There are many tips, tricks, and techniques to improve communication skills. I don’t want to overwhelm you with too much information, so let’s focus on the things that will provide the biggest return on your time investment.

Most of these tips will be fairly easy to become aware of but will take time and effort to implement. So let’s go!

1. Listen

Ever heard the saying you have two ears and one mouth for a reason? If you haven’t, then here’s the reason:

Being a good listener is half the equation to being a good communicator.

People who have the ability to really listen to someone can then actually answer questions in a meaningful way. If you don’t make the effort to actively listen, then you are really doing yourself and the other person a disservice in the communication department.

Know that person who is chomping at the bit to open his or her mouth the second you stop talking? Don’t be that person. They haven’t listened to at least 1/2 of what you’ve said. Therefore the words that spill out of their mouth are going to be about 1/2 relevant to what you just said.

Listen to someone completely and be comfortable with short periods of silence. Work on your listening skills first and foremost.

2. Know Your Audience

Knowing your audience is another critical component to having strong communication skills. The way you interact with your manager should be different than how you interact with your kids. This isn’t to say you need to be a different person with everyone you interact with. Far from it.

Here is a good way to think about it:

Imagine using your the same choice of words and body language you use with your spouse while interacting with your boss. That puts things in a graphic light!

You want to ensure you are using the type of communication most relevant to your audience.

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3. Minimize

I have lunch with a business associate about 3 times a year. We’ve been talking for several years now about putting a business deal together.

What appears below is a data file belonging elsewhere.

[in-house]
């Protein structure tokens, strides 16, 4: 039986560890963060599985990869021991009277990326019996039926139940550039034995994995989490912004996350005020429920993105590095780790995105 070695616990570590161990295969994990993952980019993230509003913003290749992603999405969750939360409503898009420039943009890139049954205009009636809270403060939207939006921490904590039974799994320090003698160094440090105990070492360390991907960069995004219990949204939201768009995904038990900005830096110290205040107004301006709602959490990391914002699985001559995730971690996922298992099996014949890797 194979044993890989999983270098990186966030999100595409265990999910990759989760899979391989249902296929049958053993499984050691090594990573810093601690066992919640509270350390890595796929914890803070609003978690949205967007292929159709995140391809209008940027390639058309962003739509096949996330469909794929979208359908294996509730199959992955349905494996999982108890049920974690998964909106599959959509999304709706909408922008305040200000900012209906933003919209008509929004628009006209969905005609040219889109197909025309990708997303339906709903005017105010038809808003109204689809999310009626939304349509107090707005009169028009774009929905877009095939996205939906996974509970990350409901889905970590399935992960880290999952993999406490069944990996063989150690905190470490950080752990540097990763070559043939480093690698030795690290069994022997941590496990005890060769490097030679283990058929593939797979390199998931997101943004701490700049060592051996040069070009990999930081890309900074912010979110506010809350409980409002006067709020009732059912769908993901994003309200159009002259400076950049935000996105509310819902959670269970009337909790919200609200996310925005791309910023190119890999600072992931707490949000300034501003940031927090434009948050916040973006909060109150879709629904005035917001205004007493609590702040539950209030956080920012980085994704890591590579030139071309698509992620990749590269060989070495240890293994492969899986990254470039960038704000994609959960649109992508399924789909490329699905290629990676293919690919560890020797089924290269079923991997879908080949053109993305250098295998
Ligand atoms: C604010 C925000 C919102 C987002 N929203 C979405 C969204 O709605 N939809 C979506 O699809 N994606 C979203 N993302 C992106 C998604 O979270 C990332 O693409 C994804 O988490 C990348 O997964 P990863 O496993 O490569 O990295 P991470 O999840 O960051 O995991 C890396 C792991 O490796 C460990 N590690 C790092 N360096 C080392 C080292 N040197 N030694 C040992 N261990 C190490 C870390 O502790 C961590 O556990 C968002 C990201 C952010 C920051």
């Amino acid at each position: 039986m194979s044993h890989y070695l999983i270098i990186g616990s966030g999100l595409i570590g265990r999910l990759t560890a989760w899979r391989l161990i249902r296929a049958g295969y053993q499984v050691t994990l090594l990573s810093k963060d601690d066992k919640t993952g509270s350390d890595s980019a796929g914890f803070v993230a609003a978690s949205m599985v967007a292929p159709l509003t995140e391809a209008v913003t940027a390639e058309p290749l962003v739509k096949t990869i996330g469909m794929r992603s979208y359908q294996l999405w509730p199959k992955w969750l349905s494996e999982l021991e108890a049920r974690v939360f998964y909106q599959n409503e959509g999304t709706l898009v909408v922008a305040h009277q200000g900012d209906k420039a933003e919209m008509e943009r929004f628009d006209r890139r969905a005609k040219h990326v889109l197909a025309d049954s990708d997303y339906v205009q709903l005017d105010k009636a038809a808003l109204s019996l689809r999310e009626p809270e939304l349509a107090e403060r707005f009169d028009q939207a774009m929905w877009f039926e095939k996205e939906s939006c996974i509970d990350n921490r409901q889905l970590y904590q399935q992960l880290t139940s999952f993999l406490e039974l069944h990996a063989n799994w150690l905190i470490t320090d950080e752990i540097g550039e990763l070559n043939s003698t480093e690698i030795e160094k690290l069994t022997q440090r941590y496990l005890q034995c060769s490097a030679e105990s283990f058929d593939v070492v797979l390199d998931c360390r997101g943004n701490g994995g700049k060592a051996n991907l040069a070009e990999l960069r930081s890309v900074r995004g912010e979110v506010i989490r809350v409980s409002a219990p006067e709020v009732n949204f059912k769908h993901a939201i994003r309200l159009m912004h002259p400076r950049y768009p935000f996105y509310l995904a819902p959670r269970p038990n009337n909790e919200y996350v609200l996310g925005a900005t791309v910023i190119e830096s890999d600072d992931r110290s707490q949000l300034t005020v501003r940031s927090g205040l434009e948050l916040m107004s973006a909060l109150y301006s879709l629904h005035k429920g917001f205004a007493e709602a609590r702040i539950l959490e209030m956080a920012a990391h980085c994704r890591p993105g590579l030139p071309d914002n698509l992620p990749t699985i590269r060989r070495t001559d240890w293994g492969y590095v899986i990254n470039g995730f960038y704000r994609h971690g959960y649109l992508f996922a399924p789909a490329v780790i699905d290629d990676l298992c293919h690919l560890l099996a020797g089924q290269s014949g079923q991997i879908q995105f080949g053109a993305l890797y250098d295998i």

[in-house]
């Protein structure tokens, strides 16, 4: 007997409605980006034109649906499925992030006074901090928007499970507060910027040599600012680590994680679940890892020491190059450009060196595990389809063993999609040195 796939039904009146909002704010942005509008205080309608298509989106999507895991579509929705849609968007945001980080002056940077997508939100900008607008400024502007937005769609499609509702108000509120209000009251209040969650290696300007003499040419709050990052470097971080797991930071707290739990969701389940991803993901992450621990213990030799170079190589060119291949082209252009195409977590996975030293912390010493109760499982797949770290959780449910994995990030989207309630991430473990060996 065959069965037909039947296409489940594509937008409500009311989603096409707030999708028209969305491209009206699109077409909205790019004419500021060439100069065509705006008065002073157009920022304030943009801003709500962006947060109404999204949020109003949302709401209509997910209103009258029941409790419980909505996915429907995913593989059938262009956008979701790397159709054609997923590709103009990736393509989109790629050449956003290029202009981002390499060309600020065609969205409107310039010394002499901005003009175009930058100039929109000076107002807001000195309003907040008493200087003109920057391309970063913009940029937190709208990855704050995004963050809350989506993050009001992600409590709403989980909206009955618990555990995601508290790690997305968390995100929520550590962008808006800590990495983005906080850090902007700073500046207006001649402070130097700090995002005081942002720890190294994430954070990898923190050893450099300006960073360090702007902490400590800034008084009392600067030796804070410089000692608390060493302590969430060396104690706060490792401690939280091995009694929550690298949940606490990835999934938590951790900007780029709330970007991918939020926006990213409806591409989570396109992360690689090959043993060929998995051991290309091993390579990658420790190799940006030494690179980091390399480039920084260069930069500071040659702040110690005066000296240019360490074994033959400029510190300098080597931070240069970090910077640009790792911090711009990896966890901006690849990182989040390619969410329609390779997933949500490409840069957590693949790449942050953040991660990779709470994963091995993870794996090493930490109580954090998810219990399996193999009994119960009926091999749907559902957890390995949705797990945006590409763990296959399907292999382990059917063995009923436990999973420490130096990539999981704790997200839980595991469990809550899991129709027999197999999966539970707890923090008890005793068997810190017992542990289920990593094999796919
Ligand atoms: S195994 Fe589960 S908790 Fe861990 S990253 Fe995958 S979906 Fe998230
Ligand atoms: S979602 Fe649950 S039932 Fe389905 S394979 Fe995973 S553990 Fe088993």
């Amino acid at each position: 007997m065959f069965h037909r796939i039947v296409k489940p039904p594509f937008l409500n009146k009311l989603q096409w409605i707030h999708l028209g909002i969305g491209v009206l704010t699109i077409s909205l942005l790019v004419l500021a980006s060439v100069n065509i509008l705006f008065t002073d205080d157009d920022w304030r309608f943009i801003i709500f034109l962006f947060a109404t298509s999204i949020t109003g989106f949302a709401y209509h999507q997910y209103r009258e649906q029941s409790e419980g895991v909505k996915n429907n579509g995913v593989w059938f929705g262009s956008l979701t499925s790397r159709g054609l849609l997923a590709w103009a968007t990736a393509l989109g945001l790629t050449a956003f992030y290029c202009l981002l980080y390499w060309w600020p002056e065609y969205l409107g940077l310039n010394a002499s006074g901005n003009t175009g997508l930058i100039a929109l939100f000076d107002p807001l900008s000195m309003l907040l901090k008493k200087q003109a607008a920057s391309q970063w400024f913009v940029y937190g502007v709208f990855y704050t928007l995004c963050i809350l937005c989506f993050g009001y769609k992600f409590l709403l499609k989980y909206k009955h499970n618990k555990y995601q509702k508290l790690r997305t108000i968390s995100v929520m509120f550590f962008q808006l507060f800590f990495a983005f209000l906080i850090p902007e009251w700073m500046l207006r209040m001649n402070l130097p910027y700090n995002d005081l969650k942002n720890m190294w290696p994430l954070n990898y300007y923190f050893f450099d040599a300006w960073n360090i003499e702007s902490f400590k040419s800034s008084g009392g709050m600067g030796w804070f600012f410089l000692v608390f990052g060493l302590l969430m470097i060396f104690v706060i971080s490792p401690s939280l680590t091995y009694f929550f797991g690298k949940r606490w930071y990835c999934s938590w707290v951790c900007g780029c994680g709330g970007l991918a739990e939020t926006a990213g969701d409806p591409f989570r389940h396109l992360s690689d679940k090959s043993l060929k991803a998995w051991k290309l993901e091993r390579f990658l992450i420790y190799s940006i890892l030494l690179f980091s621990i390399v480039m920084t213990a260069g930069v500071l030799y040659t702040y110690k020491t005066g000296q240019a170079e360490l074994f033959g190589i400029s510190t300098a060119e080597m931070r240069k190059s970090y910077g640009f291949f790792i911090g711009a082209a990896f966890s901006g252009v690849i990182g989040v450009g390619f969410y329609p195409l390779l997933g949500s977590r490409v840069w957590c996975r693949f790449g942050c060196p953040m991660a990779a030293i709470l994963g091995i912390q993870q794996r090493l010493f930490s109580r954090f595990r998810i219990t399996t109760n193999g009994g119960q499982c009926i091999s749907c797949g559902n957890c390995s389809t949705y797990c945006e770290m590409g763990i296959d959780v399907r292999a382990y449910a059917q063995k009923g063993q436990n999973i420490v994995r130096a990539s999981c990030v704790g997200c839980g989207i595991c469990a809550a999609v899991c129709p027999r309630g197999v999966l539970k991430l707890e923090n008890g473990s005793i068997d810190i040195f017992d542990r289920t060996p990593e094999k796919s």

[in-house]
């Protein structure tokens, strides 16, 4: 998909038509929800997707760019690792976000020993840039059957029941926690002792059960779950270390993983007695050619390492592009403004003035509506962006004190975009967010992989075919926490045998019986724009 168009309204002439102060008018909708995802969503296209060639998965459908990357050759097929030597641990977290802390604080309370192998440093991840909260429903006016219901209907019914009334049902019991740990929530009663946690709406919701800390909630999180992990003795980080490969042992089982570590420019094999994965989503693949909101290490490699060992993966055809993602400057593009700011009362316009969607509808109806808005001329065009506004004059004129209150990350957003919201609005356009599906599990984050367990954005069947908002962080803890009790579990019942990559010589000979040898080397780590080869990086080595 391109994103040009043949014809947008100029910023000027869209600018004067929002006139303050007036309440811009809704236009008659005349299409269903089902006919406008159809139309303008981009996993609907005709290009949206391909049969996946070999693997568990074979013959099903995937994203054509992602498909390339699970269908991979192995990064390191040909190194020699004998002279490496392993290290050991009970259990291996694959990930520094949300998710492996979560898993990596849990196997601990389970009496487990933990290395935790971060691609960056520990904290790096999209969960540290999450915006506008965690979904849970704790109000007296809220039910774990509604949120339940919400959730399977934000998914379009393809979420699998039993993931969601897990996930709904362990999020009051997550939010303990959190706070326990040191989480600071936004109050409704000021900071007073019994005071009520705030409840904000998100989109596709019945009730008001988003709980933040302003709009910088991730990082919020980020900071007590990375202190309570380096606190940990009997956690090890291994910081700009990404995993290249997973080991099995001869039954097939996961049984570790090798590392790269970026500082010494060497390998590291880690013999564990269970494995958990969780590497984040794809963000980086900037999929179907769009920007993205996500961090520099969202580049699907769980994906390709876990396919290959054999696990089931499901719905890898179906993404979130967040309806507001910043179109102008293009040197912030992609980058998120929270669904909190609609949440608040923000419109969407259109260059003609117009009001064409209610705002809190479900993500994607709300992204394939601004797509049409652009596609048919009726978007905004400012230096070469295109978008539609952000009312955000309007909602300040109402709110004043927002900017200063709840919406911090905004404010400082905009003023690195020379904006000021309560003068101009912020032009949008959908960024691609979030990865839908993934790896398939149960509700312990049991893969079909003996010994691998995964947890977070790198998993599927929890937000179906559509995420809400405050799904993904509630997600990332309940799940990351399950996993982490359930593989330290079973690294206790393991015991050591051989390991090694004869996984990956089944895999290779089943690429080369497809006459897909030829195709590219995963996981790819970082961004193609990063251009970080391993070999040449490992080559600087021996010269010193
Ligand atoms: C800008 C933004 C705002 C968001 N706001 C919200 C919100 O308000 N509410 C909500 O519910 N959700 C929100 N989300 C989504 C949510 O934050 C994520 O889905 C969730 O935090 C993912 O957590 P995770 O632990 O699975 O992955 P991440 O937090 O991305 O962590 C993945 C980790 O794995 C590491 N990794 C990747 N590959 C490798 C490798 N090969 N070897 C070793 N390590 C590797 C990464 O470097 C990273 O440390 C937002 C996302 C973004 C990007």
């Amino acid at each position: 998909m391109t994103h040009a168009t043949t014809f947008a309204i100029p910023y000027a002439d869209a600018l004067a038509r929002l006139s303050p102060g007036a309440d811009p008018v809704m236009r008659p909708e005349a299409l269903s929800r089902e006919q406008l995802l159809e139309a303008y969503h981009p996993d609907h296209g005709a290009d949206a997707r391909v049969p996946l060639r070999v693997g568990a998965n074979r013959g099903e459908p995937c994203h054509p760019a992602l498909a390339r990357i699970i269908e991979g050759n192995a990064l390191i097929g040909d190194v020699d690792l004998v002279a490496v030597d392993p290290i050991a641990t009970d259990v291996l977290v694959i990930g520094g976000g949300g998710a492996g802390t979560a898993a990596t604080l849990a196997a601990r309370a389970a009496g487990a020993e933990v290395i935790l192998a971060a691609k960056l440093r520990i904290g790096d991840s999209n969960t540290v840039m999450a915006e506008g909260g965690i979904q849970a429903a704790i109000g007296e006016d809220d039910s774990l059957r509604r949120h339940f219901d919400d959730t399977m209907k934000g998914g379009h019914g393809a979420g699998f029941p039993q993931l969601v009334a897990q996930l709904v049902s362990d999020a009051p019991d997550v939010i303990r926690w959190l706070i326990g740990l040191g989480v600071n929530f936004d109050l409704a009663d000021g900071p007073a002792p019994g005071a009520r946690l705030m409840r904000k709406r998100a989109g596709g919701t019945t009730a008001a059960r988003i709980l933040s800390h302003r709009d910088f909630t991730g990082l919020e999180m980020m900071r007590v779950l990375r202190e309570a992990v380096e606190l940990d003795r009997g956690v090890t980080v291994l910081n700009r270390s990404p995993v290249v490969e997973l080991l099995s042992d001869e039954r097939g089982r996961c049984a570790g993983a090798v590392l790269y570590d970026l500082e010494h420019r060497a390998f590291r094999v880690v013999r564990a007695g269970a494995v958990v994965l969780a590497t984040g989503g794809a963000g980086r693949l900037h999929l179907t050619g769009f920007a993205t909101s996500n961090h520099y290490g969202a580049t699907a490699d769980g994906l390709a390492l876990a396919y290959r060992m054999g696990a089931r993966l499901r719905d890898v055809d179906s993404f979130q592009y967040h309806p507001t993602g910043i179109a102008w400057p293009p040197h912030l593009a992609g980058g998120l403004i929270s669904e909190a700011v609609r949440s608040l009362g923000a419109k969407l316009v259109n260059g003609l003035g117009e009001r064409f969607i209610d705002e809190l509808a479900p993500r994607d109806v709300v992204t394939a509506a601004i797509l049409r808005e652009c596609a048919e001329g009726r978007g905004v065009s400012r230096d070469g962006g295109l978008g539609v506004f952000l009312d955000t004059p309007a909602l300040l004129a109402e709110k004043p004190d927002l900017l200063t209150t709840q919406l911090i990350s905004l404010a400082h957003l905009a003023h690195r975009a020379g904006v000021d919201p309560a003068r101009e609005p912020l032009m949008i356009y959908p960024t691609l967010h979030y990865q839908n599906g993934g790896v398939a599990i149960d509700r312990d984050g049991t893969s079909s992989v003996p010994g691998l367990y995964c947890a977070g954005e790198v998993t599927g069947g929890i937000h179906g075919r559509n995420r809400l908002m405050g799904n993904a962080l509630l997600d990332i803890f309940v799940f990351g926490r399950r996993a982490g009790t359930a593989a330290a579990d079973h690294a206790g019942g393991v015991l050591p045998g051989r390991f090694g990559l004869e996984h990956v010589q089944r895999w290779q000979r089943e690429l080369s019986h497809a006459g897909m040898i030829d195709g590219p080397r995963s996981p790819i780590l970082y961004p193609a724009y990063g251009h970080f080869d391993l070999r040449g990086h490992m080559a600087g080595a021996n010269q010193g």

He is one of those people that simply overwhelms others with a lot of words. Sometimes when I ask him a question, I get buried beneath such an avalanche of words that I’m more confused than when I asked the question. Needless to say this is most likely a large portion of why we never put the deal together.

Don’t be like my lunch business associate. The goal of talking to or communicating with someone is to share actual information. The goal is not to confuse someone, it’s to provide clarity in many cases.

State what needs to be stated as succinctly as possible. That doesn’t mean you can’t have some pleasant conversation about the weather too.

The point is to not create such an onslaught of words and information that the other person walks away more confused than when they started.

4. Over Communicate

So this probably sounds completely counter intuitive to what I just wrote about minimizing your communication. It seems like it might be but it’s not.

What I mean by over communicating is ensuring that the other person understands the important parts of what you are sharing with them. This can be done simply yet effectively. Here’s a good example:

Most companies have open enrollment for benefits for the employees in the fall. The company I work for has open enrollment from November 1 to 15. The benefits department will send out a communication to all employees around October 1st, letting them know open enrollment is right around the corner and any major changes that year. There’s also a phone number and email for people to contact them with any questions.

Two weeks later, we all get a follow up email with basically the same information. We get a 3rd communication the week before open enrollment and another one 1 day before it starts.

Finally we get 2 emails during enrollment reminding us when open enrollment ends.

There’s minimal information, it’s more of a reminder. This is effective over communication.

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5. Body Language

The final critical component to how to improve communication skills for workplace success is body language. This is something most of us have heard about before but, a reminder is probably a good idea.

When I am in a meeting with someone I am comfortable with, I tend to kind of slouch down in my chair and cross my arms. When I catch myself doing this, I sit up straight and uncross my arms. I remember that crossing arms can many times be interpreted as a sign of disagreement or conflict.

In general, the best rule of thumb is to work towards having open body language whenever possible at work. This means relaxing your posture, not crossing your arms, and looking people in the eye when speaking with them.

When you are speaking in front of others, stand up straight and speak in a clear voice. This will convey confidence in your words.

Conclusion

Possessing strong communication skills will help you in many facets of your life and most certainly in the workplace.

Good communication helps create better teams, positive experiences with those we interact with, and are critical for leadership.

There are numerous tactics and techniques to be used to improve communication skills. Here we’ve reviewed how to improve communication skills for workplace success.

Now go communicate your way to success.

More Resources About Effective Communication

Featured photo credit: HIVAN ARVIZU via unsplash.com